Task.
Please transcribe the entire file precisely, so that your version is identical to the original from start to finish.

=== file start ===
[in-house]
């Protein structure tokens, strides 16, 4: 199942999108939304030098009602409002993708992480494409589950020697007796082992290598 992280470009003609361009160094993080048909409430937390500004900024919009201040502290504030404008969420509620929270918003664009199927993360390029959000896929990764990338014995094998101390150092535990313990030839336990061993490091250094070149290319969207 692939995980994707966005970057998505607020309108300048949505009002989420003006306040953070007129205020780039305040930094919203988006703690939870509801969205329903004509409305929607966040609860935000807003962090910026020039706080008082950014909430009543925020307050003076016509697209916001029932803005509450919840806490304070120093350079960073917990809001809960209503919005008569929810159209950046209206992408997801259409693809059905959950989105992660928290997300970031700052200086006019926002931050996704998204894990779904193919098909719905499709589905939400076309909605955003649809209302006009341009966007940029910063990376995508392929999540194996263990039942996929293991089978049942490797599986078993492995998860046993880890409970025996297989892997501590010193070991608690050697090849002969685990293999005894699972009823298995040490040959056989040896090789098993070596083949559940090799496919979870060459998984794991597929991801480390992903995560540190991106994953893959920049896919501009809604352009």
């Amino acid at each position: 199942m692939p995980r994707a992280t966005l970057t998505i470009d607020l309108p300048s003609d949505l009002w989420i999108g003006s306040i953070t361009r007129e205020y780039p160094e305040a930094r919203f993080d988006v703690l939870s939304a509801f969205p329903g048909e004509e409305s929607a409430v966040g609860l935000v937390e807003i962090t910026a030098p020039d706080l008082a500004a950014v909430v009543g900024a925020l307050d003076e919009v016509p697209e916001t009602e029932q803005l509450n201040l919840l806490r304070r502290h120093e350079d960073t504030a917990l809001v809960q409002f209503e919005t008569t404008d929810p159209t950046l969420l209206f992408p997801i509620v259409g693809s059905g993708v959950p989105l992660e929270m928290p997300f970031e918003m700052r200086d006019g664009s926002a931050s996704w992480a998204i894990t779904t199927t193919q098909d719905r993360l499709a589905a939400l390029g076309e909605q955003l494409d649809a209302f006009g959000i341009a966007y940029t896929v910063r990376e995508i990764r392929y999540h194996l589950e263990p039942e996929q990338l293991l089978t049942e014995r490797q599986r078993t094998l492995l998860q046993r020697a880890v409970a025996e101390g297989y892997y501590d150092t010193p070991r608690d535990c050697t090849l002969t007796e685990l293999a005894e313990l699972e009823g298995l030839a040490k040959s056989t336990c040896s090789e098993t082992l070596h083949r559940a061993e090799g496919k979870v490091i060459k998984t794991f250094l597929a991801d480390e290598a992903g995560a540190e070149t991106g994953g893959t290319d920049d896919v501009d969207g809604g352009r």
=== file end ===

[in-house]
């Protein structure tokens, strides 16, 4: 199942999108939304030098009602409002993708992480494409589950020697007796082992290598 992280470009003609361009160094993080048909409430937390500004900024919009201040502290504030404008969420509620929270918003664009199927993360390029959000896929990764990338014995094998101390150092535990313990030839336990061993490091250094070149290319969207 692939995980994707966005970057998505607020309108300048949505009002989420003006306040953070007129205020780039305040930094919203988006703690939870509801969205329903004509409305929607966040609860935000807003962090910026020039706080008082950014909430009543925020307050003076016509697209916001029932803005509450919840806490304070120093350079960073917990809001809960209503919005008569929810159209950046209206992408997801259409693809059905959950989105992660928290997300970031700052200086006019926002931050996704998204894990779904193919098909719905499709589905939400076309909605955003649809209302006009341009966007940029910063990376995508392929999540194996263990039942996929293991089978049942490797599986078993492995998860046993880890409970025996297989892997501590010193070991608690050697090849002969685990293999005894699972009823298995040490040959056989040896090789098993070596083949559940090799496919979870060459998984794991597929991801480390992903995560540190991106994953893959920049896919501009809604352009």
């Amino acid at each position: 199942m692939p995980r994707a992280t966005l970057t998505i470009d607020l309108p300048s003609d949505l009002w989420i999108g003006s306040i953070t361009r007129e205020y780039p160094e305040a930094r919203f993080d988006v703690l939870s939304a509801f969205p329903g048909e004509e409305s929607a409430v966040g609860l935000v937390e807003i962090t910026a030098p020039d706080l008082a500004a950014v909430v009543g900024a925020l307050d003076e919009v016509p697209e916001t009602e029932q803005l509450n201040l919840l806490r304070r502290h120093e350079d960073t504030a917990l809001v809960q409002f209503e919005t008569t404008d929810p159209t950046l969420l209206f992408p997801i509620v259409g693809s059905g993708v959950p989105l992660e929270m928290p997300f970031e918003m700052r200086d006019g664009s926002a931050s996704w992480a998204i894990t779904t199927t193919q098909d719905r993360l499709a589905a939400l390029g076309e909605q955003l494409d649809a209302f006009g959000i341009a966007y940029t896929v910063r990376e995508i990764r392929y999540h194996l589950e263990p039942e996929q990338l293991l089978t049942e014995r490797q599986r078993t094998l492995l998860q046993r020697a880890v409970a025996e101390g297989y892997y501590d150092t010193p070991r608690d535990c050697t090849l002969t007796e685990l293999a005894e313990l699972e009823g298995l030839a040490k040959s056989t336990c040896s090789e098993t082992l070596h083949r559940a061993e090799g496919k979870v490091i060459k998984t794991f250094l597929a991801d480390e290598a992903g995560a540190e070149t991106g994953g893959t290319d920049d896919v501009d969207g809604g352009r």